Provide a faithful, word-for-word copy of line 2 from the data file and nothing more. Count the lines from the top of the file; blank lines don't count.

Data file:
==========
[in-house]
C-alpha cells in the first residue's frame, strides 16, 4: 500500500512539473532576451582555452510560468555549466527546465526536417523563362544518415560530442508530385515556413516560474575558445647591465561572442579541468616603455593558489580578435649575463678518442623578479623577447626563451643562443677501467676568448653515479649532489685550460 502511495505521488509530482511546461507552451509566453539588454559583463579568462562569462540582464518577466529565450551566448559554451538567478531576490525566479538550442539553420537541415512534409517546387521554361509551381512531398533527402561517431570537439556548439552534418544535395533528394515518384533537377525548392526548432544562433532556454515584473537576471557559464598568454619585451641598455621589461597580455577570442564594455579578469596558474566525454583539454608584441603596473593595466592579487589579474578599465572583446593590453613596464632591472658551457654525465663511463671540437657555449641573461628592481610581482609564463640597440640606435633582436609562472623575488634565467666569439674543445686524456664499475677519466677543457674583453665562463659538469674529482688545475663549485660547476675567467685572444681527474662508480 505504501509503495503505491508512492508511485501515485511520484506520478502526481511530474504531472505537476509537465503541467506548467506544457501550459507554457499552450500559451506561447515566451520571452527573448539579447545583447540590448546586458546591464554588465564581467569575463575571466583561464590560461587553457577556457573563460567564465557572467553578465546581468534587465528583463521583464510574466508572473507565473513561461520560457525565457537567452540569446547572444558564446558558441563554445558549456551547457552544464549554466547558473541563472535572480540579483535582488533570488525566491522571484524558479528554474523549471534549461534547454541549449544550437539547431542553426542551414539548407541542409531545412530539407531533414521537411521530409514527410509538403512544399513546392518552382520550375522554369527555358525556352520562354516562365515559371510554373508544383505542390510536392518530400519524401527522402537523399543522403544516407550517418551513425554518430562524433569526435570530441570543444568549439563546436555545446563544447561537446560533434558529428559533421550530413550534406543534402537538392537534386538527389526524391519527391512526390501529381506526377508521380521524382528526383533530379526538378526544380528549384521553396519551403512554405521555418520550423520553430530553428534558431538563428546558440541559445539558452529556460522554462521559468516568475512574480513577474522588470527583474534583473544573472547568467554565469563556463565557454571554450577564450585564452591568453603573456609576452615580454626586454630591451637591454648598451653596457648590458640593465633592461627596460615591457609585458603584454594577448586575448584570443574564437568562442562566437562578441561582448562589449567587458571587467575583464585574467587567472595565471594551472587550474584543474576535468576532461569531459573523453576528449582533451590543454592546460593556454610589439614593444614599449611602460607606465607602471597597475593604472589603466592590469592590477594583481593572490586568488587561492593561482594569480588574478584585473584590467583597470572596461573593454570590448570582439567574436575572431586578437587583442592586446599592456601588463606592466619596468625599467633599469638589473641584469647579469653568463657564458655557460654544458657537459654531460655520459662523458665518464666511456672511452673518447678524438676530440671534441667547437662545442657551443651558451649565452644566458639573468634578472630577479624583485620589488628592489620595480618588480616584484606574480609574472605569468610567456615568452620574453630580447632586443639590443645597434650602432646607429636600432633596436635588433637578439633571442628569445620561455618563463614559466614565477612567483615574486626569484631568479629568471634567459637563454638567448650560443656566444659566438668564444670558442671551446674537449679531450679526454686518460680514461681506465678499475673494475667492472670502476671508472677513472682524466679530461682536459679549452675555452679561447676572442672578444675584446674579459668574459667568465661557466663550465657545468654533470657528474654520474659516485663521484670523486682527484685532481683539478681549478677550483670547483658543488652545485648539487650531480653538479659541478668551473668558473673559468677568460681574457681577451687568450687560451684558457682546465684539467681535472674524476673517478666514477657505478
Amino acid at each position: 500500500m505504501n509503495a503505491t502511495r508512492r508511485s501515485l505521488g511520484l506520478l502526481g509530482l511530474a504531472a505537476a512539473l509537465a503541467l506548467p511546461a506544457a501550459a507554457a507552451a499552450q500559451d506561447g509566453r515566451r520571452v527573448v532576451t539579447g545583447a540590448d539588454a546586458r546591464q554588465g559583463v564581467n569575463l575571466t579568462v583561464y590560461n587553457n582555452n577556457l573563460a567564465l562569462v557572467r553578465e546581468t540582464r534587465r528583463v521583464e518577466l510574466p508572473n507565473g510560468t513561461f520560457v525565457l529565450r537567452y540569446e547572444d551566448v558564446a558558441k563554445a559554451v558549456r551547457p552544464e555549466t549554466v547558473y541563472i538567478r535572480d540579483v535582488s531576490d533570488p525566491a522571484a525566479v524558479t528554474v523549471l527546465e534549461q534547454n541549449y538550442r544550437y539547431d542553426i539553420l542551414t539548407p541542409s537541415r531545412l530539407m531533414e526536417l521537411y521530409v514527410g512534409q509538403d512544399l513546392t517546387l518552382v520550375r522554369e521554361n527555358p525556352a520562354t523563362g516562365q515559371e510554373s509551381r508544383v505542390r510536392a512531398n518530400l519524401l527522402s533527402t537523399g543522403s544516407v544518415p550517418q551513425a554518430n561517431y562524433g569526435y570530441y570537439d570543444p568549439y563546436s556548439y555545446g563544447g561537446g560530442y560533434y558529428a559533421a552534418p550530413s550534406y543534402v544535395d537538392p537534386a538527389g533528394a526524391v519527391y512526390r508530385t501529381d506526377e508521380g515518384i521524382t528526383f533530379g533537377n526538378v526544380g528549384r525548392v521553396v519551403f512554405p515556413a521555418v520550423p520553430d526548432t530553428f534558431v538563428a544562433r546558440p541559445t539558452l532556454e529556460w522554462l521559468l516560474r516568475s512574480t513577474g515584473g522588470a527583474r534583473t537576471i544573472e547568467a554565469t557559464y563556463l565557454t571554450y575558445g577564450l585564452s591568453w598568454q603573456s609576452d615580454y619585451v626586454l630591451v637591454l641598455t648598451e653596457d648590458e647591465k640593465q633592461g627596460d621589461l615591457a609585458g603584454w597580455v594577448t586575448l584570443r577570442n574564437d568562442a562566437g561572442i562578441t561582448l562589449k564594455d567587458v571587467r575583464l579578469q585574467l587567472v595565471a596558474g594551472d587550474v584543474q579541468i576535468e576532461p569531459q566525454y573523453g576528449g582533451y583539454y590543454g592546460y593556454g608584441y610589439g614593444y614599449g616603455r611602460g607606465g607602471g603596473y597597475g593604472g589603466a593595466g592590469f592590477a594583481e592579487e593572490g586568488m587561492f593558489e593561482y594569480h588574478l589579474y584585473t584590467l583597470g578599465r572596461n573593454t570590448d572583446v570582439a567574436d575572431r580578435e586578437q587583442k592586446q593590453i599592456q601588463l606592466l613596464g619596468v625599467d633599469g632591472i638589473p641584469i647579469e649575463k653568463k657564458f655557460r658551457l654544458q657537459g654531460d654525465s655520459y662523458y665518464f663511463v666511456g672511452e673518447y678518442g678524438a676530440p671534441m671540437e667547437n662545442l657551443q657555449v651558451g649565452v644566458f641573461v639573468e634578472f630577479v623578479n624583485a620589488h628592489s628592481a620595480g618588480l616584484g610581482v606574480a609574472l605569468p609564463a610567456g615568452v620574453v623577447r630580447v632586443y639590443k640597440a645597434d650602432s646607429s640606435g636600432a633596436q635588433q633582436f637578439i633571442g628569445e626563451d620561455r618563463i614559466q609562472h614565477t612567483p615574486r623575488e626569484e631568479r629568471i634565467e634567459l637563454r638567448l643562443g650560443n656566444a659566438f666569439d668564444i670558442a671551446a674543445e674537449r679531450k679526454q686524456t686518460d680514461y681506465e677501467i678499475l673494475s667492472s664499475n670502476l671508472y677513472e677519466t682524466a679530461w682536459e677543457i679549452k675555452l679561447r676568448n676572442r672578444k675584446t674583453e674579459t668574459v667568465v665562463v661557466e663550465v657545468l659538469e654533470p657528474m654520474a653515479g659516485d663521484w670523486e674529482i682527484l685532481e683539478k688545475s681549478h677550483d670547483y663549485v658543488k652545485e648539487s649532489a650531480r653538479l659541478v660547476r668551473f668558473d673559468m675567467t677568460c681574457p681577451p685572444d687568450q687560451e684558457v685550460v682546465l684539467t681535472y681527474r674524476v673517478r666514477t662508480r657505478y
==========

C-alpha cells in the first residue's frame, strides 16, 4: 500500500512539473532576451582555452510560468555549466527546465526536417523563362544518415560530442508530385515556413516560474575558445647591465561572442579541468616603455593558489580578435649575463678518442623578479623577447626563451643562443677501467676568448653515479649532489685550460 502511495505521488509530482511546461507552451509566453539588454559583463579568462562569462540582464518577466529565450551566448559554451538567478531576490525566479538550442539553420537541415512534409517546387521554361509551381512531398533527402561517431570537439556548439552534418544535395533528394515518384533537377525548392526548432544562433532556454515584473537576471557559464598568454619585451641598455621589461597580455577570442564594455579578469596558474566525454583539454608584441603596473593595466592579487589579474578599465572583446593590453613596464632591472658551457654525465663511463671540437657555449641573461628592481610581482609564463640597440640606435633582436609562472623575488634565467666569439674543445686524456664499475677519466677543457674583453665562463659538469674529482688545475663549485660547476675567467685572444681527474662508480 505504501509503495503505491508512492508511485501515485511520484506520478502526481511530474504531472505537476509537465503541467506548467506544457501550459507554457499552450500559451506561447515566451520571452527573448539579447545583447540590448546586458546591464554588465564581467569575463575571466583561464590560461587553457577556457573563460567564465557572467553578465546581468534587465528583463521583464510574466508572473507565473513561461520560457525565457537567452540569446547572444558564446558558441563554445558549456551547457552544464549554466547558473541563472535572480540579483535582488533570488525566491522571484524558479528554474523549471534549461534547454541549449544550437539547431542553426542551414539548407541542409531545412530539407531533414521537411521530409514527410509538403512544399513546392518552382520550375522554369527555358525556352520562354516562365515559371510554373508544383505542390510536392518530400519524401527522402537523399543522403544516407550517418551513425554518430562524433569526435570530441570543444568549439563546436555545446563544447561537446560533434558529428559533421550530413550534406543534402537538392537534386538527389526524391519527391512526390501529381506526377508521380521524382528526383533530379526538378526544380528549384521553396519551403512554405521555418520550423520553430530553428534558431538563428546558440541559445539558452529556460522554462521559468516568475512574480513577474522588470527583474534583473544573472547568467554565469563556463565557454571554450577564450585564452591568453603573456609576452615580454626586454630591451637591454648598451653596457648590458640593465633592461627596460615591457609585458603584454594577448586575448584570443574564437568562442562566437562578441561582448562589449567587458571587467575583464585574467587567472595565471594551472587550474584543474576535468576532461569531459573523453576528449582533451590543454592546460593556454610589439614593444614599449611602460607606465607602471597597475593604472589603466592590469592590477594583481593572490586568488587561492593561482594569480588574478584585473584590467583597470572596461573593454570590448570582439567574436575572431586578437587583442592586446599592456601588463606592466619596468625599467633599469638589473641584469647579469653568463657564458655557460654544458657537459654531460655520459662523458665518464666511456672511452673518447678524438676530440671534441667547437662545442657551443651558451649565452644566458639573468634578472630577479624583485620589488628592489620595480618588480616584484606574480609574472605569468610567456615568452620574453630580447632586443639590443645597434650602432646607429636600432633596436635588433637578439633571442628569445620561455618563463614559466614565477612567483615574486626569484631568479629568471634567459637563454638567448650560443656566444659566438668564444670558442671551446674537449679531450679526454686518460680514461681506465678499475673494475667492472670502476671508472677513472682524466679530461682536459679549452675555452679561447676572442672578444675584446674579459668574459667568465661557466663550465657545468654533470657528474654520474659516485663521484670523486682527484685532481683539478681549478677550483670547483658543488652545485648539487650531480653538479659541478668551473668558473673559468677568460681574457681577451687568450687560451684558457682546465684539467681535472674524476673517478666514477657505478